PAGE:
Liverpool find scoring touch

Liverpool don't really do demolitions any more, so they will gratefully take this painstakingly, chipped out victory and move on.

A deflected shot from Xavi Alonso and Bolo Zenden's late strike off a post separated them from West Ham, although they had the opportunities to put the issue beyond dispute long before the Dutchman's goal. Fernando Morientes squandered two, second half chances and West Ham's goalkeeper, Shaka Hislop saved athletically from Louis Garcia to prolong the semblance of a contest.

But therein lies what should be the lingering concern from Liverpool and their manager, Rafael Benitez. Goals remain elusive for their strikers. Morientes is a shadow of the once majestic player, a yard too slow in the frenzy of the English game and lacking the conviction to capitalise on his aerial prowess. His partner in this match, Djibril Cisse, had one of those exasperatingly ineffectual days. The Frenchman does, at least, have the pace essential to outstrip Premiership defences but he ultimately made way for Zenden's arrival.

Steven Gerrard's restoration to the starting line-up inevitably raised expectations, although his impact was compromised by being stationed wide on the right. As a consequence, he was able to make fewer of those familiar, surging runs through the middle that inspired colleagues and terrorised opponents in equal measure.

Even so, his very presence palpably unsettled West Ham and eventually Liverpool's superiority subdued Alan Pardew's side. West Ham started with admirably positive intent and Nigel Rao-Coker again demonstrated his obvious talent. Yossi Benayoun fleetingly gave glimpses of his skills, too, but by the second half, he had become an almost anonymous figure, leaving Marlon Harewood, West Ham's sole out and out striker, an ever-more forlorn and remote figure. Just like their faded bubbles, West Ham faded and died as a force.

Benitez, not unreasonably, argued he would settle for this result every week, regardless of the scorers, but behind that stoic countenance he will surely be frantically trying to work out how he can find a consistent source of goals.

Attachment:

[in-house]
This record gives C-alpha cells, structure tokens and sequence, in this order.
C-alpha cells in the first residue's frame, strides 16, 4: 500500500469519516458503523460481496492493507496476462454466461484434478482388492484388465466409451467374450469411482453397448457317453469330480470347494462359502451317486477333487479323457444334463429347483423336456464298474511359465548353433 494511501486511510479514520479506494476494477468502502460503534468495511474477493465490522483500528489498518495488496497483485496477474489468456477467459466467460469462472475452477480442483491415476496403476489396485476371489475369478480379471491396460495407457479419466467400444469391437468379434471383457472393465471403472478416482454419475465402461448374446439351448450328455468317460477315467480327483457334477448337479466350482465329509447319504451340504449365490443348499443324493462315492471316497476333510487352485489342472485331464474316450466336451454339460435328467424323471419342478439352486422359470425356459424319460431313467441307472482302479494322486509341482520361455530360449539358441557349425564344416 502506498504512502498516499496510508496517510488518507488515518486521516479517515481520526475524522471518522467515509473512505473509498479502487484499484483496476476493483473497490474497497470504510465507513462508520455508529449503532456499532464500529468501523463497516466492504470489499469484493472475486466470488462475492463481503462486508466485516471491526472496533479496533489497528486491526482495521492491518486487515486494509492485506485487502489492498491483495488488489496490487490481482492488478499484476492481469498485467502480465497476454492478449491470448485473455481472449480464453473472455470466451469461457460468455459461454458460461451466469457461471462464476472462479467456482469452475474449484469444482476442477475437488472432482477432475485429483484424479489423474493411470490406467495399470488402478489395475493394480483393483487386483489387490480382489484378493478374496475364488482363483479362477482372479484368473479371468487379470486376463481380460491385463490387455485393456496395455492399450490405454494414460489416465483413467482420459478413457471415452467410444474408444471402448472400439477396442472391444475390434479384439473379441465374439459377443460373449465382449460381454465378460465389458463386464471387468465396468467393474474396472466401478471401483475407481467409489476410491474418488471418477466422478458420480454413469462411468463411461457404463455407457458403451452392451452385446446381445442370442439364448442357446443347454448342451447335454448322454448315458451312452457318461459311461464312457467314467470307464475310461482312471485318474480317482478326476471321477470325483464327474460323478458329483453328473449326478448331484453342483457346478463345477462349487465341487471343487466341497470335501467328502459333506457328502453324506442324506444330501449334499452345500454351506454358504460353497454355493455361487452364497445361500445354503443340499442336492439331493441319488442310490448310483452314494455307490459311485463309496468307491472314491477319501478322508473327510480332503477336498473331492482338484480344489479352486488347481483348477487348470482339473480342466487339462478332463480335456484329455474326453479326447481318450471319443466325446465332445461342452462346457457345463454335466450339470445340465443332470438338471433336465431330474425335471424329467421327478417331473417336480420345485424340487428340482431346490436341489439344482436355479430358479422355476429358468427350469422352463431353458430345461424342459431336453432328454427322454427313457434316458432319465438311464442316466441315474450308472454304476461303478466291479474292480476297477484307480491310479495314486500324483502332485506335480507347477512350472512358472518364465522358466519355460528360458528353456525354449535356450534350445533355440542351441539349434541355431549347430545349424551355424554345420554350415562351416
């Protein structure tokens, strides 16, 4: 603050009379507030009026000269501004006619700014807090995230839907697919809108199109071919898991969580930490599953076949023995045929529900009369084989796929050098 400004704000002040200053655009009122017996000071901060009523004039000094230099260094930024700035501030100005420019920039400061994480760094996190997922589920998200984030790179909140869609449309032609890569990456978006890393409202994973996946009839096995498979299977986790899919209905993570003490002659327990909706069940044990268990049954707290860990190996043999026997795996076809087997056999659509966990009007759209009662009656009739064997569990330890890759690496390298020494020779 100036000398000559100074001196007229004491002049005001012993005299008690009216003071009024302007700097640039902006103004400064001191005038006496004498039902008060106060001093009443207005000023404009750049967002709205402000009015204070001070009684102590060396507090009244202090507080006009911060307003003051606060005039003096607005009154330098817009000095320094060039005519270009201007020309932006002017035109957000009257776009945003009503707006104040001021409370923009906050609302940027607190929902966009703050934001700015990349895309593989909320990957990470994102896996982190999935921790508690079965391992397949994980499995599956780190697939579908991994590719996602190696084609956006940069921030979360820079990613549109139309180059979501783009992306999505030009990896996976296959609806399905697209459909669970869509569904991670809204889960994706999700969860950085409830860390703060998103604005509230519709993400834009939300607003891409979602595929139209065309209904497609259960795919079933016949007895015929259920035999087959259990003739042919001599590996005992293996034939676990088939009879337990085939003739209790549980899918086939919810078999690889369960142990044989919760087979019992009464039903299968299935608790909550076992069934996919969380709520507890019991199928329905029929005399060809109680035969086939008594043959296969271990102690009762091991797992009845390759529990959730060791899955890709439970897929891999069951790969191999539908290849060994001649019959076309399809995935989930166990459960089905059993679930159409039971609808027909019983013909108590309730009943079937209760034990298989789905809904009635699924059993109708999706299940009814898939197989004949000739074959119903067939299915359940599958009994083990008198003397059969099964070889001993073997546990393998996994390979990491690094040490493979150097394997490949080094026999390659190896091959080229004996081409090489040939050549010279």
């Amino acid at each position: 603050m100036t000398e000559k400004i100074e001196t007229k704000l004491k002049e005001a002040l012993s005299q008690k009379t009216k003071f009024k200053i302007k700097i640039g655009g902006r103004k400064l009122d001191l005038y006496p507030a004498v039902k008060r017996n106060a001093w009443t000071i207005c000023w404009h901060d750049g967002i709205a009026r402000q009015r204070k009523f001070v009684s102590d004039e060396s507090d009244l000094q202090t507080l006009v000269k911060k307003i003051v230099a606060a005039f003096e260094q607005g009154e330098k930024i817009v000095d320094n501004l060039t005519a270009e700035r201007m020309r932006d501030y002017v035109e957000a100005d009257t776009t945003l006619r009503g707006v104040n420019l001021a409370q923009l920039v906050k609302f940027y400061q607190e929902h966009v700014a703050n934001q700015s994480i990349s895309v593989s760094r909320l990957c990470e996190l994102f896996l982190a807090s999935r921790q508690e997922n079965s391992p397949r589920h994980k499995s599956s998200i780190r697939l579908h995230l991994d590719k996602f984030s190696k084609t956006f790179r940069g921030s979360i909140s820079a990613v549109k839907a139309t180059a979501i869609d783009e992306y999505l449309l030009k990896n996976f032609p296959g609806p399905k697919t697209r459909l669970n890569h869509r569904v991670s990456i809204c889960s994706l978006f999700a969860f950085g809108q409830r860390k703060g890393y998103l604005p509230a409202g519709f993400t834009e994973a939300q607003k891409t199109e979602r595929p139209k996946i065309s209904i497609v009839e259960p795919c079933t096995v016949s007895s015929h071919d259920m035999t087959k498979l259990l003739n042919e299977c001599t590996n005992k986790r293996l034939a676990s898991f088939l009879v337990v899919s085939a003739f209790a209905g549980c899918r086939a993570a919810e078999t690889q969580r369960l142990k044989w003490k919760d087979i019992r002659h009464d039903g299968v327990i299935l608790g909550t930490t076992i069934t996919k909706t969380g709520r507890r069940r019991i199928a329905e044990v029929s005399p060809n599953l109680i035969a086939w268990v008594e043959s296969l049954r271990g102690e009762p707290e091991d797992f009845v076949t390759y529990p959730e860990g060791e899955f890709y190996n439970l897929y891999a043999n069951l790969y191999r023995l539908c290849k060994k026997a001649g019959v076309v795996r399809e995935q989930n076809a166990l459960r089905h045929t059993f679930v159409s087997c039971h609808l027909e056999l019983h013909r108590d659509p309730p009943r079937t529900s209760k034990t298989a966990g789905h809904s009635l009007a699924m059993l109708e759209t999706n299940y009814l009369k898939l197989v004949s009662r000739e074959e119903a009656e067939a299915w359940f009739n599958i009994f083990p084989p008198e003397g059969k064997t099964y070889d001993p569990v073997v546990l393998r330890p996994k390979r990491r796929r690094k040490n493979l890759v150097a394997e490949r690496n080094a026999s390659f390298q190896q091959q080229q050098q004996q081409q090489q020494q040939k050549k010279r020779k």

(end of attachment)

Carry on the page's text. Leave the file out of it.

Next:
He said: "The strikers worked hard and if we win 2-0 every game it's okay. Even if (Jose, the Liverpool goalkeeper) Reina scores. All Morientes needs is to score.

It was an idea to use Steve wide and he did a good job. He can still come inside and he had the freedom to do that. It's possible we will play him there again."

Gerrard did have the freedom to step in to a more accustomed role when Zenden came on and the Dutchman made the most of Pardew's decision to take off his right back, Tomas Repka.

Pardew conceded: "You could blame me for the second goal. But we tried to do something. We were up against the European champions and we had some brilliant individual performance.

"But we didn't do enough to warrant getting back in the game after their first goal. We're a little disappointed we didn't show more relief to go and hurt them. They were focussed and Steve and Gerrard made a massive difference."

West Ham failed to muster a serious threat to Reina's goal and survived a few scares before Liverpool went ahead in the 18th minute. Alonso took careful aim from 25-yards but his shot still took a deflection off Repka on its way past Hislop.

Sami Hyypia had a shot cleared off the West Ham line by Paul Konchesky as Liverpool at last began to flick through the gears.

Morientes could have claimed that second goal but wanted more time than Anton Ferdinand prepared to permit him.

The Spaniard met Steve Finnan's centre with a characteristic header, only for Hislop, lunging down to his right, to save.

The goalkeeper made an even better save to deny Garcier but couldn't respond to Zenden's drilled effort in the 82nd minute.

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